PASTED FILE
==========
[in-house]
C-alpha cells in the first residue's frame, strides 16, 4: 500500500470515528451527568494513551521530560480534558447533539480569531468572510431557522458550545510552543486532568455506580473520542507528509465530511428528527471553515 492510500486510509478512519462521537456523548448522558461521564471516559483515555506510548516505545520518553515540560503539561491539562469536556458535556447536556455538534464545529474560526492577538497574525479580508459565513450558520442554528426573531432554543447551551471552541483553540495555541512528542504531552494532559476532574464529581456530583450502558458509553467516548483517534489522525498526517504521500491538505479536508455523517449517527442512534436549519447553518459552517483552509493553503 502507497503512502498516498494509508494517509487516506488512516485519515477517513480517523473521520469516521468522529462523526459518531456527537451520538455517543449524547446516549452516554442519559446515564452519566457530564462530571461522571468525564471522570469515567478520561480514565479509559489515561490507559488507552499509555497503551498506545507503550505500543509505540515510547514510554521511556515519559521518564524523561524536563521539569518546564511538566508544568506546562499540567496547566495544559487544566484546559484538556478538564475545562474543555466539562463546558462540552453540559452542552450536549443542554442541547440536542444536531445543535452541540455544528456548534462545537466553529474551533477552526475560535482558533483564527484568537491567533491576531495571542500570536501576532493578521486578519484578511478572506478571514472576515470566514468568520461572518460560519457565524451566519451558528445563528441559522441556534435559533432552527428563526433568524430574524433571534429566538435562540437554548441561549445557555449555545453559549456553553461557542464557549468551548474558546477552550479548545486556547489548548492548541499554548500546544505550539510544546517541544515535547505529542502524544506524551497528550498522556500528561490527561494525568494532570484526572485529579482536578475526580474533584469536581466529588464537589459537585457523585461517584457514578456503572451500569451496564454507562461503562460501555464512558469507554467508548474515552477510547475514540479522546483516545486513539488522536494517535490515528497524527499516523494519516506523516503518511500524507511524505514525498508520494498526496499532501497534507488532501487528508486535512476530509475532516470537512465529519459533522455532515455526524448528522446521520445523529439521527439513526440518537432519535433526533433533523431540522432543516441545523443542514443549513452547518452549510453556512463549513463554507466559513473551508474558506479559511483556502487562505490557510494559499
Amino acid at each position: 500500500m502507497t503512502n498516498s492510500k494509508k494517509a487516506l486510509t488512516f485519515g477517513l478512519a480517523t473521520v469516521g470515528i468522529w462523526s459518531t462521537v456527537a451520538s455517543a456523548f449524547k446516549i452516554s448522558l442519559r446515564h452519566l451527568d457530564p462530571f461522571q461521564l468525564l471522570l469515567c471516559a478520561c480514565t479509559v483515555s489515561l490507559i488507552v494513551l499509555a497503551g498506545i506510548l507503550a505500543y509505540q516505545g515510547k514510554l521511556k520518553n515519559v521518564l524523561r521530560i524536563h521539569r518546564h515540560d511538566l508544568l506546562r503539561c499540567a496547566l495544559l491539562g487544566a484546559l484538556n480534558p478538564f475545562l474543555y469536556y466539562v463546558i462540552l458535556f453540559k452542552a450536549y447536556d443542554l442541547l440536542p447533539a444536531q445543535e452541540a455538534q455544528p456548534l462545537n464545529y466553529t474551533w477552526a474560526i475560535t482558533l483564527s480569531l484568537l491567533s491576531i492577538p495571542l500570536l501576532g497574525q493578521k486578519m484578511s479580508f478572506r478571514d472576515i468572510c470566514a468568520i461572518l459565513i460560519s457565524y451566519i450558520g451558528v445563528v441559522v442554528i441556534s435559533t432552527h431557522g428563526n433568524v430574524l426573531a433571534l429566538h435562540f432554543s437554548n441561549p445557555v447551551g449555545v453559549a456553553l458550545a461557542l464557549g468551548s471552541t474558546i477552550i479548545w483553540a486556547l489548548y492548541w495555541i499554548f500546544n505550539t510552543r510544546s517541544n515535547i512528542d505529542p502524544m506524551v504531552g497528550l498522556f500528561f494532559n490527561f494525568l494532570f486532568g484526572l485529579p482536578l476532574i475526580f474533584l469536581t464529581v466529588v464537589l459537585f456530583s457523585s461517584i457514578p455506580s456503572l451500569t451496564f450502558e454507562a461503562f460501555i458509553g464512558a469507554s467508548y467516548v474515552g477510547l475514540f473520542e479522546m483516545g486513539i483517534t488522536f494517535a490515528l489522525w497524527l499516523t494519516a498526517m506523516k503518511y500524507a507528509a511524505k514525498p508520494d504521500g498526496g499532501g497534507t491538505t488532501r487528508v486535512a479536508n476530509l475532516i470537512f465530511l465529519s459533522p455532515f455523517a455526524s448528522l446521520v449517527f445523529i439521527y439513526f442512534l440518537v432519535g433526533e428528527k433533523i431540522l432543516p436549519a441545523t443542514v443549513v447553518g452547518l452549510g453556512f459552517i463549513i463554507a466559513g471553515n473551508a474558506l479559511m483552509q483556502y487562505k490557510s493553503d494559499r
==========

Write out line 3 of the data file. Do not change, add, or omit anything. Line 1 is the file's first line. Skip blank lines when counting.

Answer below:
Amino acid at each position: 500500500m502507497t503512502n498516498s492510500k494509508k494517509a487516506l486510509t488512516f485519515g477517513l478512519a480517523t473521520v469516521g470515528i468522529w462523526s459518531t462521537v456527537a451520538s455517543a456523548f449524547k446516549i452516554s448522558l442519559r446515564h452519566l451527568d457530564p462530571f461522571q461521564l468525564l471522570l469515567c471516559a478520561c480514565t479509559v483515555s489515561l490507559i488507552v494513551l499509555a497503551g498506545i506510548l507503550a505500543y509505540q516505545g515510547k514510554l521511556k520518553n515519559v521518564l524523561r521530560i524536563h521539569r518546564h515540560d511538566l508544568l506546562r503539561c499540567a496547566l495544559l491539562g487544566a484546559l484538556n480534558p478538564f475545562l474543555y469536556y466539562v463546558i462540552l458535556f453540559k452542552a450536549y447536556d443542554l442541547l440536542p447533539a444536531q445543535e452541540a455538534q455544528p456548534l462545537n464545529y466553529t474551533w477552526a474560526i475560535t482558533l483564527s480569531l484568537l491567533s491576531i492577538p495571542l500570536l501576532g497574525q493578521k486578519m484578511s479580508f478572506r478571514d472576515i468572510c470566514a468568520i461572518l459565513i460560519s457565524y451566519i450558520g451558528v445563528v441559522v442554528i441556534s435559533t432552527h431557522g428563526n433568524v430574524l426573531a433571534l429566538h435562540f432554543s437554548n441561549p445557555v447551551g449555545v453559549a456553553l458550545a461557542l464557549g468551548s471552541t474558546i477552550i479548545w483553540a486556547l489548548y492548541w495555541i499554548f500546544n505550539t510552543r510544546s517541544n515535547i512528542d505529542p502524544m506524551v504531552g497528550l498522556f500528561f494532559n490527561f494525568l494532570f486532568g484526572l485529579p482536578l476532574i475526580f474533584l469536581t464529581v466529588v464537589l459537585f456530583s457523585s461517584i457514578p455506580s456503572l451500569t451496564f450502558e454507562a461503562f460501555i458509553g464512558a469507554s467508548y467516548v474515552g477510547l475514540f473520542e479522546m483516545g486513539i483517534t488522536f494517535a490515528l489522525w497524527l499516523t494519516a498526517m506523516k503518511y500524507a507528509a511524505k514525498p508520494d504521500g498526496g499532501g497534507t491538505t488532501r487528508v486535512a479536508n476530509l475532516i470537512f465530511l465529519s459533522p455532515f455523517a455526524s448528522l446521520v449517527f445523529i439521527y439513526f442512534l440518537v432519535g433526533e428528527k433533523i431540522l432543516p436549519a441545523t443542514v443549513v447553518g452547518l452549510g453556512f459552517i463549513i463554507a466559513g471553515n473551508a474558506l479559511m483552509q483556502y487562505k490557510s493553503d494559499r